I knit a few scarves, then I moved on to mittens. I knit them on two straight needles and sewed a seam. This time around my interest did not wane. I bought more knitting supplies and taught myself to knit in the round on double-pointed needles. Now I could create seamless mittens and, eventually, socks. My mother gave me Elsa’s knitting equipment. I now have her plastic straight needles, double-pointed needles and circular knitting kits. I still use her metal needles–the color has worn at the tips.

Last winter, through eBay, I bought some vintage Coats & Clark’s pamphlets (originally 29 cents each), and I found the exact patterns for children’s sweaters that Elsa had knitted in the 1960s. From these patterns, I knit two vintage sweaters and made a stab at several others.

Back at the knitting circle, Mary Weishaar talks about men who knit. “When a man knits, they will tackle anything,” she says, “while some women are afraid.” She reminisces about a retired builder who knits fancy cables. She pauses, then consults with Jean Williams of Chatham about the sweater she is knitting. Williams, who is working on a lace scarf, runs a “wild and whacky” knitting group here on Tuesday and Friday afternoons.

Mary and Ron Weishaar, owners of A Great Yarn.

In recent months, A Great Yarn has offered classes in knitting Christmas ornaments, colorful mittens and beading. Chatham resident Kathleen Read, who is knitting a multi-colored sock across the table from me this morning, led a group in knitting Zimmermann’s “baby surprise jacket.” Last summer, the store offered knitting classes for children of all ages.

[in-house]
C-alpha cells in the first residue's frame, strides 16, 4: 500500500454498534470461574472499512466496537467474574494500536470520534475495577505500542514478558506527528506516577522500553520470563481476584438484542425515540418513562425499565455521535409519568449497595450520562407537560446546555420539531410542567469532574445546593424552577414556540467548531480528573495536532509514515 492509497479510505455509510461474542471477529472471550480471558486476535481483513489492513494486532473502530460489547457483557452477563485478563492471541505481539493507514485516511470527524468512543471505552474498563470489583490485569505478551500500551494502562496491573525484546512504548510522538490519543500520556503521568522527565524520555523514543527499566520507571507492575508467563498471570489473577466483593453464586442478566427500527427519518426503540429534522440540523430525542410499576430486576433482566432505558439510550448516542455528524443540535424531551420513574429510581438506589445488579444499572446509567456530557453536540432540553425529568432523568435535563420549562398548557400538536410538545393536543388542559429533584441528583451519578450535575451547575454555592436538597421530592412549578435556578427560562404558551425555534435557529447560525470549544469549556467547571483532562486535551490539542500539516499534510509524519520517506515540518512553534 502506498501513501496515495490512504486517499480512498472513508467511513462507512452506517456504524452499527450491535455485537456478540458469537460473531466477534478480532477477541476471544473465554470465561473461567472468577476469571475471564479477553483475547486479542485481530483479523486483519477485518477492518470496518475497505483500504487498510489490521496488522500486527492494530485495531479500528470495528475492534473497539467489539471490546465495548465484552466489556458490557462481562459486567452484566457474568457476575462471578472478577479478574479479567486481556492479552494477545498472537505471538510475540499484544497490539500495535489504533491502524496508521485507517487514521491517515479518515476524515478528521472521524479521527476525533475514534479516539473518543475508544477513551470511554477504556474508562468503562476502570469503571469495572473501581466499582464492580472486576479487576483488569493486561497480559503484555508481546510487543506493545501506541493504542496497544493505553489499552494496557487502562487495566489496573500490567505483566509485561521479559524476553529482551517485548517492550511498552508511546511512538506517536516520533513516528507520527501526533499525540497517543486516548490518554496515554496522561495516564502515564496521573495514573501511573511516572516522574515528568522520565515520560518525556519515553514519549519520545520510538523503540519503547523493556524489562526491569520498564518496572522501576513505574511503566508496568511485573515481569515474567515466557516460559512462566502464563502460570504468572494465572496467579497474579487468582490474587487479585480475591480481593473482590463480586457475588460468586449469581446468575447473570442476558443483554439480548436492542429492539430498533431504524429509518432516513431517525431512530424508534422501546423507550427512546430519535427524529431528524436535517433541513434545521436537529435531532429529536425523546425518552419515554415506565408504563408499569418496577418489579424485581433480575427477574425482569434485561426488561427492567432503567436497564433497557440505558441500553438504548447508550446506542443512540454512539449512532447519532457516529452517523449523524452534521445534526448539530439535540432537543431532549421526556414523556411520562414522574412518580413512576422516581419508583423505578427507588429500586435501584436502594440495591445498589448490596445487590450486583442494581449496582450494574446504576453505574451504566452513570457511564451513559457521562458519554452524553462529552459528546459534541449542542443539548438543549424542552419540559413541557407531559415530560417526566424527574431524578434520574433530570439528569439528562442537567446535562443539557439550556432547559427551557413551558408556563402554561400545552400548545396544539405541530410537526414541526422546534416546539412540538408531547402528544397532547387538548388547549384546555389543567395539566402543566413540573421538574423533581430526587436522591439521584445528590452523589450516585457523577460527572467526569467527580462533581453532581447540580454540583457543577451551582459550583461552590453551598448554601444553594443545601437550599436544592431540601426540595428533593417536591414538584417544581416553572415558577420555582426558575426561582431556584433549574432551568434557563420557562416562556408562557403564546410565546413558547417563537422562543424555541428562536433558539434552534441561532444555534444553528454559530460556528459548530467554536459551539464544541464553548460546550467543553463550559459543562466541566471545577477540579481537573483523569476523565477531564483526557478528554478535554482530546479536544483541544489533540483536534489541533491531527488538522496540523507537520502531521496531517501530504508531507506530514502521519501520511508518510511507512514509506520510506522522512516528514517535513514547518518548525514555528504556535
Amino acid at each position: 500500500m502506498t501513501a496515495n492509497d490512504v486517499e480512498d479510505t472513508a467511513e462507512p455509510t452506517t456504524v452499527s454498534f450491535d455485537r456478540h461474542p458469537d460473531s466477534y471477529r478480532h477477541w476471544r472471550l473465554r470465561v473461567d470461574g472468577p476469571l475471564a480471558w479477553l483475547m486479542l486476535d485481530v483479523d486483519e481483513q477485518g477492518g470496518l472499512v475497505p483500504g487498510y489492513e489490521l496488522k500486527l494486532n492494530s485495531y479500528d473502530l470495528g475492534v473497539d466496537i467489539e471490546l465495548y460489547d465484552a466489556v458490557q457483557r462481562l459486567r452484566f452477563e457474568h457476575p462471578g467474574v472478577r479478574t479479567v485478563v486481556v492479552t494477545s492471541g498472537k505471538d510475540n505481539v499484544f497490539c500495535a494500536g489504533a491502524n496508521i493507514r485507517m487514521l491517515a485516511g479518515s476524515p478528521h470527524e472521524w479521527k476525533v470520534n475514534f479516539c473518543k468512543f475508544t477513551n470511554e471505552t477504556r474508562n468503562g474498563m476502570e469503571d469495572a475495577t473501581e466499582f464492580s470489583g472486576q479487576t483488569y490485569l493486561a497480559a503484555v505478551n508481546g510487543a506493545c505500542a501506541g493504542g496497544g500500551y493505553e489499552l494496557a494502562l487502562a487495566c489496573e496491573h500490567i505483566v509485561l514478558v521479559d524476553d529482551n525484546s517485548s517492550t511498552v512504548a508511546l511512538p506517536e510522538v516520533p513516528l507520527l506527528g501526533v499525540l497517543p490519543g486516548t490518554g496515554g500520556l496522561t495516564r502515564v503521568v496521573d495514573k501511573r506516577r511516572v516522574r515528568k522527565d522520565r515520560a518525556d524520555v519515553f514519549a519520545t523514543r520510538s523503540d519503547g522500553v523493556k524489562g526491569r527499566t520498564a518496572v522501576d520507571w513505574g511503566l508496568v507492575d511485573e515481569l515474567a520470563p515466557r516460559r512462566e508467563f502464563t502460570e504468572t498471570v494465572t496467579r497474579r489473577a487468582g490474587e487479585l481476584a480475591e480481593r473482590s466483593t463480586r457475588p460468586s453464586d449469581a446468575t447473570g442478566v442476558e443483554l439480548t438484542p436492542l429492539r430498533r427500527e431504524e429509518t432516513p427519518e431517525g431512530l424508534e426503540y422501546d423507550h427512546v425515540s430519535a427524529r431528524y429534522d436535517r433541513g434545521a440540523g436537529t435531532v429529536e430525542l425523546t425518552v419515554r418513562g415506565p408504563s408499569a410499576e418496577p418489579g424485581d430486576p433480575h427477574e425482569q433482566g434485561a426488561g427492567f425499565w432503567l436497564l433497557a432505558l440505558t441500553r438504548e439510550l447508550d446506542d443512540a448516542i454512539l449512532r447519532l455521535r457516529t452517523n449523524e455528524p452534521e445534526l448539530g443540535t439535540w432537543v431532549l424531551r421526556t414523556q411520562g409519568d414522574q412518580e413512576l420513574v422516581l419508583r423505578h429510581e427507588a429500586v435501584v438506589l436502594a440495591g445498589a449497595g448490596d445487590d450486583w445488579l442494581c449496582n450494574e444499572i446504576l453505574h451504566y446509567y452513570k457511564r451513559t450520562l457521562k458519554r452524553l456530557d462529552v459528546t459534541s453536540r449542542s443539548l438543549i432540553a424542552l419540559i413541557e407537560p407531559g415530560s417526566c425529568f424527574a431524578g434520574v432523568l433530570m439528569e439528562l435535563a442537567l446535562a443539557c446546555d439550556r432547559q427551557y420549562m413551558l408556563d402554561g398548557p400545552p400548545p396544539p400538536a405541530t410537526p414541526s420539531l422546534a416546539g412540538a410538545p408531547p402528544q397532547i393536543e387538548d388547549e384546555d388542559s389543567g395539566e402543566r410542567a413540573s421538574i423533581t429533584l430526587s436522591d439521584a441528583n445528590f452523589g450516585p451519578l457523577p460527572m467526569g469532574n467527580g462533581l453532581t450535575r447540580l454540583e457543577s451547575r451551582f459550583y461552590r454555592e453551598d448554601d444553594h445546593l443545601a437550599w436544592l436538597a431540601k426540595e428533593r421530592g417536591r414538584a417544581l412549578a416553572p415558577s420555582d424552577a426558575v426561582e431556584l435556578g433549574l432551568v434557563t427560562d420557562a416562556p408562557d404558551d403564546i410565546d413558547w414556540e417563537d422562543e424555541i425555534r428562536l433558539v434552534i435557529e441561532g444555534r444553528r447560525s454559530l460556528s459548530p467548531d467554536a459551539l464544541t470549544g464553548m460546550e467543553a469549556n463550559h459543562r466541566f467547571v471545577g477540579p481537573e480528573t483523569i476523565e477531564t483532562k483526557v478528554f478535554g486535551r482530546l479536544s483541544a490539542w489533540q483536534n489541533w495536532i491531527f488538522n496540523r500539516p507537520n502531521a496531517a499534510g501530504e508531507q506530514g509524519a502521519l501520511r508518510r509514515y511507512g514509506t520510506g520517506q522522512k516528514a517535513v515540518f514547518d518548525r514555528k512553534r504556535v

“Knit on with confidence and hope, through all crises,” Zimmermann once wrote. Elsa took her advice to heart, knitting through the Great Depression, World War II and into the Age of Aquarius. She lay down her needles for the final time when I was in high school in the mid-1970s. I would like to think that in my own modest way, I’m picking up where she left off.


GETTING STARTED

Visit your local yarn shop

At your local shop you’ll find the supplies you need: a couple of straight needles (probably size eight), a ball of yarn with a texture and color you like and a row counter. You might even be lucky enough to find a beginner’s class or a drop-in session to learn how to cast your yarn onto the needle, hold the needles and yarn and do a basic garter stitch.

Start simple

To begin knitting, start with a simple project, such as a garter-stitch scarf. You’ll learn to cast on, knit and cast off. After a couple of basic scarves, move onto a more complex scarf, or even a modest shawl, which will allow you to develop new techniques, such as purling, making a cable or lace. You’ll soon be knitting hats, mittens and socks!

Watch tutorials

When you get stuck, Google the stitch or technique and find an appropriate YouTube video. Observe someone else’s fingers as they make the stitch you are trying to master. This can be clearer than reading diagrams in books.

Join a circle

When you have gained a bit of confidence, knit with others at your local yarn store. Through conversations, you will find inspiration for new projects. While you are there, you can also stock up on more supplies and yarn.

A final knitter’s tip

Always keep an emery board in your knitting kit. Someday, when your jagged nail snags the yarn at every row, you’ll thank me.